Tom Farer says: Leaving JCPOA is isolating US

Tom Farer says: Leaving  JCPOA is isolating US
ID : N-404 Date : 2017/10/05 - 12:19

(Persia digest) - I believe the US will be isolated with respect to this particular issue, Farer said on JCPOA.

Donald Trump has called the Iran nuclear agreement (JCPOA) “the worst deal ever”. Even his national security advisers have acknowledged that the deal has achieved its goal of preventing Iran from obtaining nuclear weapons. The IAEA has already certified Iran’s compliance with the deal eight times. Although Trump has once again suspended Iran's nuclear sanctions, yet some experts are talking about the possibility of him leaving the deal; this is while the other parties to the agreement want to stay in the deal.

Persia Digest has conducted an interview with Tom Farer about the future of the JCPOA and whether President Trump will withdraw from deal. Tom Farer is University Professor at the University of Denver, a position he assumed after serving for fourteen years (1996-2010) as Dean of the Josef Korbel School of International Studies.  He has been a fellow of the Council on Foreign Relations, the Carnegie Endowment and The Wilson Center for International Scholars in Washington, D.C.  He has worked in the Department of State as special assistant to the Assistant Secretary for Inter-American Affairs and in the Department of Defense as special assistant to the General Counsel. He has consulted for Amnesty International, Human Rights Watch, and other human rights organizations.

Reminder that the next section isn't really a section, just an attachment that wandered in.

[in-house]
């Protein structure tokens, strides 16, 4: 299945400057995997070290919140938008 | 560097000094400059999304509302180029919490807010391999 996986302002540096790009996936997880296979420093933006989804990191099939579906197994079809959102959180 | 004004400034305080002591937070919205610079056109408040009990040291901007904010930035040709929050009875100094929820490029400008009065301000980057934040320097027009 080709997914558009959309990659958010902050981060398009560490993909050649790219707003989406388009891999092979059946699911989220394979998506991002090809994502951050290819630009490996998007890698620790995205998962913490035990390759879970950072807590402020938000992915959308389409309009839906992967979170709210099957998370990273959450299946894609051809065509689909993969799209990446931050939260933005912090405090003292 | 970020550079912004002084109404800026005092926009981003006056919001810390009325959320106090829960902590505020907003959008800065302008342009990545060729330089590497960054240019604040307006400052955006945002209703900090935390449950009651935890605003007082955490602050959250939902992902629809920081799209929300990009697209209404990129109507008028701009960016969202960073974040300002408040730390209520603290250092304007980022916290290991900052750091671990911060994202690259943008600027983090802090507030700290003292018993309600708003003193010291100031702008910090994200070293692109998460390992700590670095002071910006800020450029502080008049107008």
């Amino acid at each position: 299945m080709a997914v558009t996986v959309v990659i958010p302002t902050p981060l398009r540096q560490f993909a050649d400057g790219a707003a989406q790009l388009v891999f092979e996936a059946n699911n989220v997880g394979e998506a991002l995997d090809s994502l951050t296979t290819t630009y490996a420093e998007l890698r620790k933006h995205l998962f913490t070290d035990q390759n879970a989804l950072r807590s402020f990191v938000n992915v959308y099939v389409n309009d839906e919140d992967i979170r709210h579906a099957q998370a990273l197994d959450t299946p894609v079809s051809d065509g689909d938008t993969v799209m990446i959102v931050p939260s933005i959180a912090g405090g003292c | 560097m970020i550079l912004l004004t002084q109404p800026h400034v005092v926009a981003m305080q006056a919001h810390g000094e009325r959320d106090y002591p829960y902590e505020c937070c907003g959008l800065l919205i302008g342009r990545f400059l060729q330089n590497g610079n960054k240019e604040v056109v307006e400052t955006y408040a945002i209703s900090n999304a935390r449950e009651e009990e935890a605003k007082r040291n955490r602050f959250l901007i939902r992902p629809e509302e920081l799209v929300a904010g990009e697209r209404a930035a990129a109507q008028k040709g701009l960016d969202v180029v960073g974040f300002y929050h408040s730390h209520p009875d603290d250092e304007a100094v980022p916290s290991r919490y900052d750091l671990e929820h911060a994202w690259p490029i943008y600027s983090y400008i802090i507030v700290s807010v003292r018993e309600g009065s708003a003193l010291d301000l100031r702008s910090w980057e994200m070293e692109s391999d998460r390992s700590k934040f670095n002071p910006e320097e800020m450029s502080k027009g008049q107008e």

You can read the interview here:

In your view, will Donald Trump leave the Iran nuclear deal in the same way he left the Trans-Pacific Partnership and Paris Agreement? Or are his verbal threats just that? 

I believe there is a serious risk that President Trump will either withdraw from the deal or demand renegotiation of important elements of it.

What will the consequences be for the US if it withdraws from the agreement? How will it impact international confidence in US commitments?